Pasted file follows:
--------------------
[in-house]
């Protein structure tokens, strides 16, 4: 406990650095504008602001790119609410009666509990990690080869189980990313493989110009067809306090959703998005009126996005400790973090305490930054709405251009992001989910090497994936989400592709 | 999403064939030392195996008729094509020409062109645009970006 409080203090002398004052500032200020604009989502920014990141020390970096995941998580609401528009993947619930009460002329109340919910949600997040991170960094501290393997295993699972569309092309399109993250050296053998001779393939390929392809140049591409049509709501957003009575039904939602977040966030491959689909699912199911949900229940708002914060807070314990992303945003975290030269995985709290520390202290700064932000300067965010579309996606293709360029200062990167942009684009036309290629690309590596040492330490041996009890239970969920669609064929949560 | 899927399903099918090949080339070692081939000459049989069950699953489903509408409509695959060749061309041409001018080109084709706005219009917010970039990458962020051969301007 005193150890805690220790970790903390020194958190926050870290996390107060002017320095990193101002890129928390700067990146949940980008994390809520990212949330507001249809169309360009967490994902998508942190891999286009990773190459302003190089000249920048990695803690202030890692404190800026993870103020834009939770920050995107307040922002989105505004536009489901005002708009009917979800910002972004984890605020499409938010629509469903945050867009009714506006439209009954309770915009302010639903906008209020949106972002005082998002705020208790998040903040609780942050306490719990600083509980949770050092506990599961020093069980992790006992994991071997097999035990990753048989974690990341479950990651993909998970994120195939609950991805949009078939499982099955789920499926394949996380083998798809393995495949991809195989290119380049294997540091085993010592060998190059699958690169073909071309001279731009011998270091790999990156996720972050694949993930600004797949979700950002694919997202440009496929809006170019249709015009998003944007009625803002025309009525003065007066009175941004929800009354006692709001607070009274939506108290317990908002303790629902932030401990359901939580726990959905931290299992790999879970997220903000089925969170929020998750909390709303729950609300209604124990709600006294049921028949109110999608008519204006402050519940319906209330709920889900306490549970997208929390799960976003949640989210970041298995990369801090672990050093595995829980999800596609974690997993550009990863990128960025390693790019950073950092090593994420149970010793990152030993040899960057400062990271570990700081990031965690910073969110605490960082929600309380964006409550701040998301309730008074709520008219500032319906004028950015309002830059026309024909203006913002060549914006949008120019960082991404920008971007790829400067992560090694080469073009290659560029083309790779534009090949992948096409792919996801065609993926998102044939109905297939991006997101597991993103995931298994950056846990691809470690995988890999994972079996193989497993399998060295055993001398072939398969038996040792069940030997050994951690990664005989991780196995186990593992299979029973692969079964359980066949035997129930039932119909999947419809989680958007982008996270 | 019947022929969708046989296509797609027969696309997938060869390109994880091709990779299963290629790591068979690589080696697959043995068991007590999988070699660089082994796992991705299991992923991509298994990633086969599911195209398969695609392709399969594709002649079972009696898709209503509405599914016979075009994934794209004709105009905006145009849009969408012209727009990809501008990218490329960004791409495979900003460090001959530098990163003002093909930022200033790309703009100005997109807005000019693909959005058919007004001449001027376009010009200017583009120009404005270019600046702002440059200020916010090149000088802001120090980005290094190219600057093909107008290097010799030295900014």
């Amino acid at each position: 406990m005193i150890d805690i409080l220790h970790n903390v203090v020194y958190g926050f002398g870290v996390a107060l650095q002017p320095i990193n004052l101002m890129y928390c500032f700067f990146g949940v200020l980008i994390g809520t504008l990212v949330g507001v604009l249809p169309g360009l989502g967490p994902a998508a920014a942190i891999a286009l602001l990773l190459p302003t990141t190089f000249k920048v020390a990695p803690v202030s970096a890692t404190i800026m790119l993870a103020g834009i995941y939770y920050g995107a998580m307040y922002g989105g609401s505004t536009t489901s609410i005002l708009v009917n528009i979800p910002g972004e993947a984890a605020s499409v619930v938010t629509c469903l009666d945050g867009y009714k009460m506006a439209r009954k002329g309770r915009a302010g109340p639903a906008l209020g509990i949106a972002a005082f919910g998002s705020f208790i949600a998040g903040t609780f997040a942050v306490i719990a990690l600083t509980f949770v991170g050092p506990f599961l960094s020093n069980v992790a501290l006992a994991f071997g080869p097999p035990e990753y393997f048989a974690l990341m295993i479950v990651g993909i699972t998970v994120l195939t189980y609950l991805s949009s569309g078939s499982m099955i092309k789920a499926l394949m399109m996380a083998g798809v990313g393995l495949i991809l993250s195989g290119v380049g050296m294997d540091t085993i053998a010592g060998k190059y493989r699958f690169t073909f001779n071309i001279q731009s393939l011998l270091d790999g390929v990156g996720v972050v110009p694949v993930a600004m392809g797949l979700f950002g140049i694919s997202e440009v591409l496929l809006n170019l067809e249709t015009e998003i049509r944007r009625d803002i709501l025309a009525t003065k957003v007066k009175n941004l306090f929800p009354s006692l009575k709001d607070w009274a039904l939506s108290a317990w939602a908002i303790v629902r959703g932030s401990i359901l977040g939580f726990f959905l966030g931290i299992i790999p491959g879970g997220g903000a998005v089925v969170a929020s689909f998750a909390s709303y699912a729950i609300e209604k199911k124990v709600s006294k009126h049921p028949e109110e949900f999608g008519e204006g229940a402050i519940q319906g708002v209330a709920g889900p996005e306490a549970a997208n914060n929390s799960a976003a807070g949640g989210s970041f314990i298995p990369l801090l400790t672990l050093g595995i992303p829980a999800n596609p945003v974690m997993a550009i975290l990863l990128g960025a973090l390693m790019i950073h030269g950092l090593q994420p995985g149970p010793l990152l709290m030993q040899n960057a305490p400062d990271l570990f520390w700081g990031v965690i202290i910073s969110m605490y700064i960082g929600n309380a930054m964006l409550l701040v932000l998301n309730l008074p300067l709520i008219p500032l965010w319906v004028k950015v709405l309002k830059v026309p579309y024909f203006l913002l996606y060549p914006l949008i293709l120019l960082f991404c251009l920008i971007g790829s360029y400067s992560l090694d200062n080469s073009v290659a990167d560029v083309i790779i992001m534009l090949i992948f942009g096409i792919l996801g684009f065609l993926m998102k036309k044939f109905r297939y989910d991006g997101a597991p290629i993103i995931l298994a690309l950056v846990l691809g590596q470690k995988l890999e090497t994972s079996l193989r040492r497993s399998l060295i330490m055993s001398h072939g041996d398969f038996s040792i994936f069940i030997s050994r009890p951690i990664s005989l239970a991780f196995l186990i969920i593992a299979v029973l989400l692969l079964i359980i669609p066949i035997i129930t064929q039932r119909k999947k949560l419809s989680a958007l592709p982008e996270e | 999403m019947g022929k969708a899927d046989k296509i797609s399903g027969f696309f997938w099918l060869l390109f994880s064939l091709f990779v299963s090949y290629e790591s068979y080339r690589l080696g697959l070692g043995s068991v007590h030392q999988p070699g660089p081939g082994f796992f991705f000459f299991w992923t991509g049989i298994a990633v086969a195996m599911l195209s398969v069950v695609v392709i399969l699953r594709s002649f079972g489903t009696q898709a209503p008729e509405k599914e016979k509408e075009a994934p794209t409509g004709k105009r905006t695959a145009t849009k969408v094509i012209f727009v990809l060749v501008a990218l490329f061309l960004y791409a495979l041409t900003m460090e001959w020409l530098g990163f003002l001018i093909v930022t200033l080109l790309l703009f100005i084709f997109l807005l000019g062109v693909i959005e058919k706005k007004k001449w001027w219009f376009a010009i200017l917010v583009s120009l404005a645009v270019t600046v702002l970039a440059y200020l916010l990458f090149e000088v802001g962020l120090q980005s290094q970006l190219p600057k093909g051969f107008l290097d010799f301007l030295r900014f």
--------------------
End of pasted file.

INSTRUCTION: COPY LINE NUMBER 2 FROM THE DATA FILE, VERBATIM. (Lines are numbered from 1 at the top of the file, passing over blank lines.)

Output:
């Protein structure tokens, strides 16, 4: 406990650095504008602001790119609410009666509990990690080869189980990313493989110009067809306090959703998005009126996005400790973090305490930054709405251009992001989910090497994936989400592709 | 999403064939030392195996008729094509020409062109645009970006 409080203090002398004052500032200020604009989502920014990141020390970096995941998580609401528009993947619930009460002329109340919910949600997040991170960094501290393997295993699972569309092309399109993250050296053998001779393939390929392809140049591409049509709501957003009575039904939602977040966030491959689909699912199911949900229940708002914060807070314990992303945003975290030269995985709290520390202290700064932000300067965010579309996606293709360029200062990167942009684009036309290629690309590596040492330490041996009890239970969920669609064929949560 | 899927399903099918090949080339070692081939000459049989069950699953489903509408409509695959060749061309041409001018080109084709706005219009917010970039990458962020051969301007 005193150890805690220790970790903390020194958190926050870290996390107060002017320095990193101002890129928390700067990146949940980008994390809520990212949330507001249809169309360009967490994902998508942190891999286009990773190459302003190089000249920048990695803690202030890692404190800026993870103020834009939770920050995107307040922002989105505004536009489901005002708009009917979800910002972004984890605020499409938010629509469903945050867009009714506006439209009954309770915009302010639903906008209020949106972002005082998002705020208790998040903040609780942050306490719990600083509980949770050092506990599961020093069980992790006992994991071997097999035990990753048989974690990341479950990651993909998970994120195939609950991805949009078939499982099955789920499926394949996380083998798809393995495949991809195989290119380049294997540091085993010592060998190059699958690169073909071309001279731009011998270091790999990156996720972050694949993930600004797949979700950002694919997202440009496929809006170019249709015009998003944007009625803002025309009525003065007066009175941004929800009354006692709001607070009274939506108290317990908002303790629902932030401990359901939580726990959905931290299992790999879970997220903000089925969170929020998750909390709303729950609300209604124990709600006294049921028949109110999608008519204006402050519940319906209330709920889900306490549970997208929390799960976003949640989210970041298995990369801090672990050093595995829980999800596609974690997993550009990863990128960025390693790019950073950092090593994420149970010793990152030993040899960057400062990271570990700081990031965690910073969110605490960082929600309380964006409550701040998301309730008074709520008219500032319906004028950015309002830059026309024909203006913002060549914006949008120019960082991404920008971007790829400067992560090694080469073009290659560029083309790779534009090949992948096409792919996801065609993926998102044939109905297939991006997101597991993103995931298994950056846990691809470690995988890999994972079996193989497993399998060295055993001398072939398969038996040792069940030997050994951690990664005989991780196995186990593992299979029973692969079964359980066949035997129930039932119909999947419809989680958007982008996270 | 019947022929969708046989296509797609027969696309997938060869390109994880091709990779299963290629790591068979690589080696697959043995068991007590999988070699660089082994796992991705299991992923991509298994990633086969599911195209398969695609392709399969594709002649079972009696898709209503509405599914016979075009994934794209004709105009905006145009849009969408012209727009990809501008990218490329960004791409495979900003460090001959530098990163003002093909930022200033790309703009100005997109807005000019693909959005058919007004001449001027376009010009200017583009120009404005270019600046702002440059200020916010090149000088802001120090980005290094190219600057093909107008290097010799030295900014």